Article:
Monitoring Center of the Year (SMB)


As CEO of Universal Atlantic Systems, Scott Elkins doesn’t believe that other monitoring centers are competition. Rather, they serve as inspiration.

“The minute you stop learning is the minute you’re really stifling your organization’s success and your organization’s growth,” he says “By learning what some people are doing, I don’t believe in any way, shape or form that it negatively impacts our company or theirs. I think it has the ability to raise both.”

With an “always learning” mindset, UAS proves that local stations can do big things with its first time win in the new Monitoring Center of the Year (SMB) category.

This democratic approach to learning starts in the central station. Dispatchers have access to UAS’ Central Station Wiki, which is a depository of central station knowledge, including panel programming manuals, alarm handling instructions, raw data guides, receiver information, training videos and weekly training tips.

Ongoing training initiatives include various contests, where dispatchers are presented with situations like, “What does this raw data code mean?” and “Fix this account.” The contests allow UAS to gauge trainee knowledge in a fun, creative way while preparing them for emergencies.

“During emergencies, this is the type of thing that you need your dispatchers to do,” Elkins says. “We make sure to not only provide that training, but also make it fun.”

The company utilizes technology to reduce false alarms, but for accounts that have a high number of false activations, UAS assigns an employee to reach out to each account and talk to the customer about how they can collectively reduce alarm counts.

“All the technology in this industry is great, and it works tremendously well in reducing false alarms,” Elkins says. “But there’s nothing quite as impactful as a phone call from someone at UAS directly saying to a customer, ‘I understand that you’ve had false activations, let’s figure out why those activations are happening.’”

With commercial customers making up 99 percent of UAS’ customer base, taking that time to reach out to a customer is important, since there’s constant training and refreshing of information due to new management and employees.

“It's simply a commitment to maintaining that level of interaction with our customers and making sure their needs are met,” he says.

The company completely revamped its disaster plan in 2020. In order to comply with work-from-home standards set by UL, every dispatcher was equipped with a laptop, monitors, phone and a secure VPN in their homes. UAS was one of the first companies to have been part of the remote UL audit, and was asked to give the auditor feedback on the process to help other central stations with their work-from-home transition.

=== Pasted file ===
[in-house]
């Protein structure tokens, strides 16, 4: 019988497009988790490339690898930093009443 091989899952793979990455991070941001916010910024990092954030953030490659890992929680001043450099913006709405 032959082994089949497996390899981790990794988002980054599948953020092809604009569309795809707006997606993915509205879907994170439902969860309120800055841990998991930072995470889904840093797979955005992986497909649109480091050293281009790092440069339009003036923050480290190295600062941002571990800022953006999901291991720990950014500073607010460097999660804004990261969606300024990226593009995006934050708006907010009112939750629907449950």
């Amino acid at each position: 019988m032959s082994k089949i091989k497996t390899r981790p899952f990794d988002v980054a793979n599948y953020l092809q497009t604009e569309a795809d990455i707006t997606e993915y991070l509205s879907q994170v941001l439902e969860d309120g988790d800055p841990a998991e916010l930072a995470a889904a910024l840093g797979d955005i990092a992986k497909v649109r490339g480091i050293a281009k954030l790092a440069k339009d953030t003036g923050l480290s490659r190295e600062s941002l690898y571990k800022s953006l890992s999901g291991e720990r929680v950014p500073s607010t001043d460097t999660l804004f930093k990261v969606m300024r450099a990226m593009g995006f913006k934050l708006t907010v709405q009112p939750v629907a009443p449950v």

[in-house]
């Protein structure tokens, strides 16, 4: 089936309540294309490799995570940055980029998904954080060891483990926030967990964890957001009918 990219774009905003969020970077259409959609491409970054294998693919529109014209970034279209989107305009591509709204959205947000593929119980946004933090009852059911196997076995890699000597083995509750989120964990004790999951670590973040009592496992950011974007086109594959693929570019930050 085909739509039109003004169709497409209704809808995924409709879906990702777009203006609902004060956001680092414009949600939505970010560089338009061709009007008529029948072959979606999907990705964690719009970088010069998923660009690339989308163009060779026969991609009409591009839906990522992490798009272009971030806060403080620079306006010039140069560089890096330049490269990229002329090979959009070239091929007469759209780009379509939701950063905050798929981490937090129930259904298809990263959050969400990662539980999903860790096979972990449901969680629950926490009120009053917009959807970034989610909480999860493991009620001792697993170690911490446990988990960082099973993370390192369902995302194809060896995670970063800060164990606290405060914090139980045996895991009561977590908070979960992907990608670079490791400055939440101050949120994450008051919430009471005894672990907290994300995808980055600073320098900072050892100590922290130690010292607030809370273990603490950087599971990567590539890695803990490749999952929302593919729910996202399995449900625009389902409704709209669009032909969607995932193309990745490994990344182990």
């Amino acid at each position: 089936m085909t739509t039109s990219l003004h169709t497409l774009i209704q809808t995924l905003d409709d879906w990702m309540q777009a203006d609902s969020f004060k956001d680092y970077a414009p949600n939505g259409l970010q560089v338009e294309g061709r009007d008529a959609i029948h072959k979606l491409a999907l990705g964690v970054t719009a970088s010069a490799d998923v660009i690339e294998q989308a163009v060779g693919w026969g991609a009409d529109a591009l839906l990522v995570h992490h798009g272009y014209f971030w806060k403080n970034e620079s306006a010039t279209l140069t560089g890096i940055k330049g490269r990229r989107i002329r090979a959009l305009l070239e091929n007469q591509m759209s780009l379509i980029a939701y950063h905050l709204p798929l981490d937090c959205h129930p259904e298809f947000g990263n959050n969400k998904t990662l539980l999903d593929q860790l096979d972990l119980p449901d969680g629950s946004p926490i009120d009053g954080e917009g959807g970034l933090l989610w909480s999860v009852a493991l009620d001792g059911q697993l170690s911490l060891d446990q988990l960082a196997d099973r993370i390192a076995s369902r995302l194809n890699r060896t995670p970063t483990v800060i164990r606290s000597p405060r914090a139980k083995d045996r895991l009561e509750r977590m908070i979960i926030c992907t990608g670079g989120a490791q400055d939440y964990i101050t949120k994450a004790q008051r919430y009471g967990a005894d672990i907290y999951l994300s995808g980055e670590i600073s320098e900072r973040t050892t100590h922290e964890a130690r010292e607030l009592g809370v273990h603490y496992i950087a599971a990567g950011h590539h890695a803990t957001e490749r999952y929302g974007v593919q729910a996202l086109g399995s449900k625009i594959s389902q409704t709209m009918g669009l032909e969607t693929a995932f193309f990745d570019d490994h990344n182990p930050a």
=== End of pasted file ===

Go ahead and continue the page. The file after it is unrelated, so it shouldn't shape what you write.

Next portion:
In fact, weeks before a state of emergency was declared in Pennsylvania, UAS was already transitioning its employees to working from home.

Although some in the industry would say the work-from-home transition was a challenge, Elkins saw it as a learning opportunity.

“The entire industry had an opportunity to go learn in real time,” Elkins says. “We had an opportunity to use the UAS core value, which is simply operating with maximum integrity across all of our constituents, our employees, our customers and the extended UAS family. We made sure during the pandemic that we took care of all of our employees.”

That philosophy was already embedded in the company culture. When employees start working at UAS, they’re immediately engaged in a variety of events at the company. And, according to Elkins, that doesn’t stop when first shift ends.

“We make sure that the second shift and third shift get to participate in [company celebrations],” he says. “It’s very important to make sure that a third shift dispatcher has as close to a UAS experience as a first shift dispatcher, or really anybody in the company.”

Prior to the COVID-19 pandemic, UAS allowed its employees to volunteer during work hours, allowing eight hours of paid time when volunteering for local organizations like the Friends Association for Care and Protection of Children, Safe Harbor of Chester County, and Meals on Wheels of Chester County.

The initiative was incredibly popular among employees, with a significant percentage of staff taking part.

“It helps to keep that institutional value passed down from longer tenured employees to newer [employees],” Elkins says.

According to Elkins, the personal and professional growth at UAS gives its employees something more than clock-in, clock-out employment.

“We say here at UAS, ‘While UAS may not be a great place for a job, it’s a terrific place for a career,’” he says. “If you come to UAS as a dispatcher, you can walk throughout the rest of the building … and see 100-plus other employees, many of which actually started in the monitoring center.”


Learn About Monitoring Center of the Year (SMB) Finalists


Engineering Protection Systems (EPS), Grand Rapids, Mich., takes a comprehensive approach to training, promoting confidence by having new operators serve as apprentices to the training operator or supervisor. EPS has an open-door policy with local police, fire, rescue and 911 personnel. Recently, they hosted the Grand Rapids fire department to help them silence and clear alarms. EPS is also involved with the local organization Kids Food Basket, which provides sack lunches to children in local school districts.

Wayne Alarm, Lynn, Mass., provides ongoing training and development to its central station employees, including a mentoring program. The company holds monthly community service days, frequently works with the Red Cross and holds company food and clothing drives. Its building houses the region’s fire and EMS dispatch center. To maintain regular communications with customers and dealers, the marketing department sends weekly and monthly newsletters.